The Speed at Which James Rodriguez Has Taken to English Football Is Remarkable

Sep 26, 2020, 6:03 PM GMT+1
James Rodriguez
Rodriquez shone during Everton's win at Crystal Palace | Pool/Getty Images
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It wasn't quite a cold Tuesday night in Stoke, but a slightly damp Saturday afternoon at Selhurst Park is probably as close as James Rodriguez is going to come to the slightly unattractive, gritty side to English football that we often question whether silky players from overseas will be able to handle.

But yes, Rodriguez very much can do it in the Premier League's 2020 equivalent to a midweek at the Britannia Stadium, as he oozed class from the first minute until his 85th minute exit during Everton's 2-1 victory over Crystal Palace.

The victory lifts the Toffees to the summit of the Premier League table. Rodriguez has mirrored Everton's thoroughly impressive start to the season, hitting the ground running in the English top flight despite an array of factors that would have excused him a slow opening few months.

The Colombian international had featured just once in La Liga since October with his previous employers Real Madrid. He could quite easily have been considerably lacking in match sharpness when he arrived at Goodison - and yet in each of his three appearances in English football thus far, he has been the sharpest player on the pitch.

Rodriguez impressed against an underwhelming and off the pace Tottenham side on his Everton debut, before dazzling against a West Brom outfit who are hotly tipped to suffer the drop this season due to their lack of real Premier League quality.

Crystal Palace away was arguably Rodriguez's biggest test so far in his fledgling Everton career. They are not one of the best sides he will face this season, but they are one of the most robust.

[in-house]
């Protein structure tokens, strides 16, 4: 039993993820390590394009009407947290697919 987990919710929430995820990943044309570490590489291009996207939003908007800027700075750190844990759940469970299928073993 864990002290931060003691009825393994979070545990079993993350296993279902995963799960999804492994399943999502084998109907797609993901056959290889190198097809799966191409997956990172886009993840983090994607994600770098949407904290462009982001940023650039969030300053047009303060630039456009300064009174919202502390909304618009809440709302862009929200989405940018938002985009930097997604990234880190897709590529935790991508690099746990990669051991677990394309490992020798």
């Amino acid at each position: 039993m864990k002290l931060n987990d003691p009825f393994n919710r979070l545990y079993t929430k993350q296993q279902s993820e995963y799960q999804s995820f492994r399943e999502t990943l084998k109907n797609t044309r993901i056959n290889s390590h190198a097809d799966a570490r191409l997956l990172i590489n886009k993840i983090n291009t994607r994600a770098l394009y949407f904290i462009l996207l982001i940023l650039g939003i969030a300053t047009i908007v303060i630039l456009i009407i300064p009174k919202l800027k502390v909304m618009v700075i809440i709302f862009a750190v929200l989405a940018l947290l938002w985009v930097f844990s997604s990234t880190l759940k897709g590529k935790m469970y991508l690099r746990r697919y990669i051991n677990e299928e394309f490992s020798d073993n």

James Rodriguez, Andros Townsend
Rodriguez was class | Justin Setterfield/Getty Images

With Roy Hodgson's strict banks of four, the dogged determination of James McCarthy and James McArthur in midfield and the willingness of Andros Townsend and Eberechi Eze to track back and do the dirty work down either flank, this could easily be a game where someone with the technical ability of Rodriguez could struggle.

But the very opposite occured.

The 29-year-old dictated the tempo of the game. It was either played at 100 miles per hour or at walking speed depending on the mood he was in. If he wanted to, he could have all the time in the world on the ball. Or he could pick out an instinctive first time pass to send Everton scurrying forward.

Rodriguez was influential in both of Everton's goals. He slid a fabulous first-time reverse pass to Seamus Coleman, who then fed Dominic Calvert-Lewin for the Toffees' opener, before his measured, pinpoint cross-field ball picked out Lucas Digne in the build up to Everton being awarded a penalty - which Richarlison duly dispatched.

The instinctive, pinpoint pass was a reoccurring theme all afternoon. The former Real man sent Richarlison scampering through with a magnificently weighted first time ball that carved open the Palace backline. Had the Brazilian taken the pass properly in his stride, Everton's win could have been more comfortable.

But for every Hollywood pass there was a deft touch, a wonderful piece of control or a slice of outrageous composure.

In the 73rd minute, condensed on the touchline with his back to goal, seemingly nowhere to go and surrounded by Palace players, anyone else would have picked out row Z or lost possession. Instead, Rodriguez astutely kept the ball despite the pressure and the Palace players closing in on him, and somehow picked out Abdoulaye Doucouré in acres of space in the middle of the park.

His vision, his composure and his execution all summed up in 10 seconds. Sheer class.

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